• FIRST LEGO League: Explore – Teams of students 6-10 years old focus on the fundamentals of engineering as they explore real-world problems, learn to design and code, and create unique solutions made with LEGO bricks and powered by LEGO Education robots.
  • FIRST LEGO League: Challenge – Friendly competition is at the heart of Challenge, as teams of students 9-14 years old engage in research, problem-solving, coding, and engineering – building and programming a LEGO robot that navigates the missions of a robot game. As part of Challenge, teams also participate in an innovation project to identify and solve a relevant real-world problem.

Starting a club

We asked Mrs. Chancellor for her advice for parents who might like to start their own club. She has been coaching an FLL Challenge team since August of this year.

Mrs. Chancellor says "Challenge teams can have from two to ten students. We have seven students and I have found that is too many for one coach. Our team is on the younger end, with children ranging from nine to eleven years of age. If there are more parent volunteers then a larger team could work."

Because the Chancellor team is already a large group, it is not accepting any additional team members. Mrs. Chancellor says she would be happy to mentor coaches who want to start their own teams in August 2024, however.

"In First Lego League the focus is on the students figuring things out for themselves," Mrs. Chancellor notes. "The coach is there to provide support and only step in when the student is hitting a wall. And only then it’s to ask questions to get the student back on track."

Mrs. Chancellor also advises that meeting space is a big requirement. She says "our team meets in my home. I am fortunate to have a large island in my kitchen that supports the 8’x4’ robot table. There are building plans available to build a table that folds up when not in use."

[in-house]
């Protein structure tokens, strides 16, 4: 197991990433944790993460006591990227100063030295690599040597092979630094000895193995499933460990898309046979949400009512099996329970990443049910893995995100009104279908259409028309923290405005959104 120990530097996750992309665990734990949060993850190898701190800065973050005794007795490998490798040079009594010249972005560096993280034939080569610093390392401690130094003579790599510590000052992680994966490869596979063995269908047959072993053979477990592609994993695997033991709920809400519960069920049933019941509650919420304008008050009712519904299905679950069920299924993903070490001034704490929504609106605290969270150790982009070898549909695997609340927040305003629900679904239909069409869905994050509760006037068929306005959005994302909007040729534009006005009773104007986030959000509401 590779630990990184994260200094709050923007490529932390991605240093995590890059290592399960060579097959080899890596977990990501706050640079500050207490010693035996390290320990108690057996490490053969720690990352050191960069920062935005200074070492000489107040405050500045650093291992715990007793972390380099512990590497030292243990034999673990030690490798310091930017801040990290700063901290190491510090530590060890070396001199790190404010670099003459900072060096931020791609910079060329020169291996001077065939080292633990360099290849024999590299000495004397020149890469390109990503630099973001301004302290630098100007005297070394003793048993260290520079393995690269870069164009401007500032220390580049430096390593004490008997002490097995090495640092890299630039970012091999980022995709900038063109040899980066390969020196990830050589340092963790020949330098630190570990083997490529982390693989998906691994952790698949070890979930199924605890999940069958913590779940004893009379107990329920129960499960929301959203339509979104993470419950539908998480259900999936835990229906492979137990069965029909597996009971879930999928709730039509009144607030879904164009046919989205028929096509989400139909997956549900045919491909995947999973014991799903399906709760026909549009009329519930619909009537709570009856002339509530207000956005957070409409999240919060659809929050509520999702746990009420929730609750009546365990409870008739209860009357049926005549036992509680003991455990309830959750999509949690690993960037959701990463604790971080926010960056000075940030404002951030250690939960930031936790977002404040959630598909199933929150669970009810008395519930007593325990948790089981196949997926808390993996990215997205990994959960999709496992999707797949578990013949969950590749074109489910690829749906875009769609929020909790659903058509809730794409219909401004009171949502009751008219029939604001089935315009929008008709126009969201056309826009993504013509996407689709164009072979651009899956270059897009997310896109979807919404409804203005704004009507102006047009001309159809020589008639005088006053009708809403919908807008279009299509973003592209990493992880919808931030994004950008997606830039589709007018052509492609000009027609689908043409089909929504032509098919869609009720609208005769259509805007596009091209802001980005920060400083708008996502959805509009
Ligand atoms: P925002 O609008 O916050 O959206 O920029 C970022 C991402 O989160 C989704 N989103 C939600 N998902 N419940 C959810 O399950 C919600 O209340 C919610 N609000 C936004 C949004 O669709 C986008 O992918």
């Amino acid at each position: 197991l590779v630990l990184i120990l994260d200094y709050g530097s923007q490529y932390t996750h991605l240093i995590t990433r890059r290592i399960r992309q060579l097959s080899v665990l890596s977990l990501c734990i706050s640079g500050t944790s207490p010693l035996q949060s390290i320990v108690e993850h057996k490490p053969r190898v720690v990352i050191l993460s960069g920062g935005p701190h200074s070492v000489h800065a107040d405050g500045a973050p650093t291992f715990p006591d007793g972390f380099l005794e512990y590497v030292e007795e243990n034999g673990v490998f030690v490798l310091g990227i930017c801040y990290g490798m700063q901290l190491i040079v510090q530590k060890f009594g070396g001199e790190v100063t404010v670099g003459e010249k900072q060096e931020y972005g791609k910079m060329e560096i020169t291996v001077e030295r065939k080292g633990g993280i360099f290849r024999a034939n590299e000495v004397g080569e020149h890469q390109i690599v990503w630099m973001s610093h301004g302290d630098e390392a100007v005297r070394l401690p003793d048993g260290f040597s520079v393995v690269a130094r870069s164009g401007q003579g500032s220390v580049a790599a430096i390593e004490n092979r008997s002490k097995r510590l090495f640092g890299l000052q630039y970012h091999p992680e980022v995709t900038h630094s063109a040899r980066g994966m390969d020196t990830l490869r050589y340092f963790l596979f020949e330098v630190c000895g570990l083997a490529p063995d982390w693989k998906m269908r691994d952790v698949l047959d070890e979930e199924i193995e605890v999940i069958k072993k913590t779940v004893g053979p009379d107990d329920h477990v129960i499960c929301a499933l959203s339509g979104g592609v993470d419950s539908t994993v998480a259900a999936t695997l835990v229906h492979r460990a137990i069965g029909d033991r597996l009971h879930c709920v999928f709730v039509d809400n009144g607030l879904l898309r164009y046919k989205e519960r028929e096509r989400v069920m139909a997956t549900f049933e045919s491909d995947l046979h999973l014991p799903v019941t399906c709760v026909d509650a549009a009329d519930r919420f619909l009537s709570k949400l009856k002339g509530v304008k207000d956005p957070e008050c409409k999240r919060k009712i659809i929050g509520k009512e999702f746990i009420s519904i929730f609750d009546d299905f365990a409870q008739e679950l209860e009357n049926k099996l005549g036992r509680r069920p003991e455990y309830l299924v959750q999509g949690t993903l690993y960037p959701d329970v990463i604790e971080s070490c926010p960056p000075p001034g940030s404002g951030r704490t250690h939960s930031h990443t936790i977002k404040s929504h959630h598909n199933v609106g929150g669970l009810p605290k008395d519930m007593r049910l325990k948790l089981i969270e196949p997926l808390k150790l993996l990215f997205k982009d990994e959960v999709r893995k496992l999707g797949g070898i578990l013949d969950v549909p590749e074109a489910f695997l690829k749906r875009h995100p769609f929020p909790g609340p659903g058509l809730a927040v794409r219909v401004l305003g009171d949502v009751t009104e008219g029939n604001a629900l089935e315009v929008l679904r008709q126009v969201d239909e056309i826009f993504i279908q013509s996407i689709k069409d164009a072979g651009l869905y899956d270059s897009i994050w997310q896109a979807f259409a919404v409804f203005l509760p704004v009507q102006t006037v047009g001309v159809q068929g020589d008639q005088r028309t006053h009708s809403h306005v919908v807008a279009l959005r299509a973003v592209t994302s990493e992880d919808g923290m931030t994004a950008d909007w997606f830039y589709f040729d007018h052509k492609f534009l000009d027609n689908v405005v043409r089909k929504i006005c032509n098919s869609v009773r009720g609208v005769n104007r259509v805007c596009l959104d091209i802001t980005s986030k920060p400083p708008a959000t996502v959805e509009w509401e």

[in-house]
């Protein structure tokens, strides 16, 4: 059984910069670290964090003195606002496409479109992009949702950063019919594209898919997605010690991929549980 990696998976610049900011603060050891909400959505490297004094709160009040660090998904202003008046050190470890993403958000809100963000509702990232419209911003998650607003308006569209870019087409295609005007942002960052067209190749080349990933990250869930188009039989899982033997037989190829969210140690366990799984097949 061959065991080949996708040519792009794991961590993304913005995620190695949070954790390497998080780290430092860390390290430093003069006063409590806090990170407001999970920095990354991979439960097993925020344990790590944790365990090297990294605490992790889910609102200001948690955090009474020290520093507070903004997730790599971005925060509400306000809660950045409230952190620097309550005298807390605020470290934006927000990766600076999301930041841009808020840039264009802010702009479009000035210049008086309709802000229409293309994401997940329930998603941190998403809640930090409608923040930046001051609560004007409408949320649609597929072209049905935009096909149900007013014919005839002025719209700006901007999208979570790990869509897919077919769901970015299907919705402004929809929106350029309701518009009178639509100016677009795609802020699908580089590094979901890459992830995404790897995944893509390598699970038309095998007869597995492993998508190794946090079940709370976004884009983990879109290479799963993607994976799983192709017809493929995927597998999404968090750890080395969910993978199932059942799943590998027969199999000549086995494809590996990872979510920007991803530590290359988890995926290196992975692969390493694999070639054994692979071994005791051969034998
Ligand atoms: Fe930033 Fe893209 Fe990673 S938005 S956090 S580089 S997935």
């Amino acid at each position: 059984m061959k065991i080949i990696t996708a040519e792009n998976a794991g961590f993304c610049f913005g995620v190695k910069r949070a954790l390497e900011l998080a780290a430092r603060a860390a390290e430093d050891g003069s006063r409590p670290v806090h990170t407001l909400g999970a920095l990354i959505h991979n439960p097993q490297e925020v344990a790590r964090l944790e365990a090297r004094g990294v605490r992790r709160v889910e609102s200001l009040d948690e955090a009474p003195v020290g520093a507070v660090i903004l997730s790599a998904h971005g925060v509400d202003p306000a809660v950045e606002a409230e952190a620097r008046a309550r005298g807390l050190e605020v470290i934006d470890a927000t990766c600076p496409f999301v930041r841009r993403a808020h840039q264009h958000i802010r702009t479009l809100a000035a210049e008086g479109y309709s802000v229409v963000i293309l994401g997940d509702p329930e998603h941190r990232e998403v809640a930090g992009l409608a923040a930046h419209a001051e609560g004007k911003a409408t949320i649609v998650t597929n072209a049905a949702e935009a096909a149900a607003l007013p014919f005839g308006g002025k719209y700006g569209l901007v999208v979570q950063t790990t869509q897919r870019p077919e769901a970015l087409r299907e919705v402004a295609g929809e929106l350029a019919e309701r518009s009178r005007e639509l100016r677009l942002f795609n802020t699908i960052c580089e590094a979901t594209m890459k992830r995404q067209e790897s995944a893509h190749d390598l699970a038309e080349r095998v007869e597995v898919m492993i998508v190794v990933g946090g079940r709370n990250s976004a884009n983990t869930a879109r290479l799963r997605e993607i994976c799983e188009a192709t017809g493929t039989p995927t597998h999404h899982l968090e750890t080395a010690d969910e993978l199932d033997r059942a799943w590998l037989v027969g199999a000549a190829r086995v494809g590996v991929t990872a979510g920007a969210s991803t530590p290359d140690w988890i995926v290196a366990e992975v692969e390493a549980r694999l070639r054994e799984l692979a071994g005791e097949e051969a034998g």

Meeting times is also a consideration. Mrs. Chancellor says "We meet once a week for 2 hours. That is the absolute minimum. Many Lego teams meet three or more times per week."

Club costs

Mrs. Chancellor estimates that a first year Challenge team will require a startup fee of about $1,000. She says "the Spike Prime robot is reusable from year to year and costs about $500. Annual team registration is $250 and the season materials are $95. Taxes are additional." 

She says a first year Explore team (ages 6-10), on the other hand, "can expect to pay approximately $400 for team registration and a reusable LEGO Education SPIKE Essential set."

FIRST LEGO League also welcomes sponsors. Mrs. Chancellor's father is the chief executive officer of Softeq, a Houston-based technology company that elected to sponsor the Chancellor club. New clubs may wish to consider that Houston is home to many technology companies that might be willing to support their efforts with contributions.

The FIRST LEGO League season begins in August. First-round competitions take place in December or January. Competition registration is an additional $250 per team. If teams advance they can attend divisional, state, and finally world competitions in April, though additional costs would apply.

Mrs. Chancellor would be happy to share her experience with anyone interested in starting a new club. She can be reached at or 713-816-0889‬.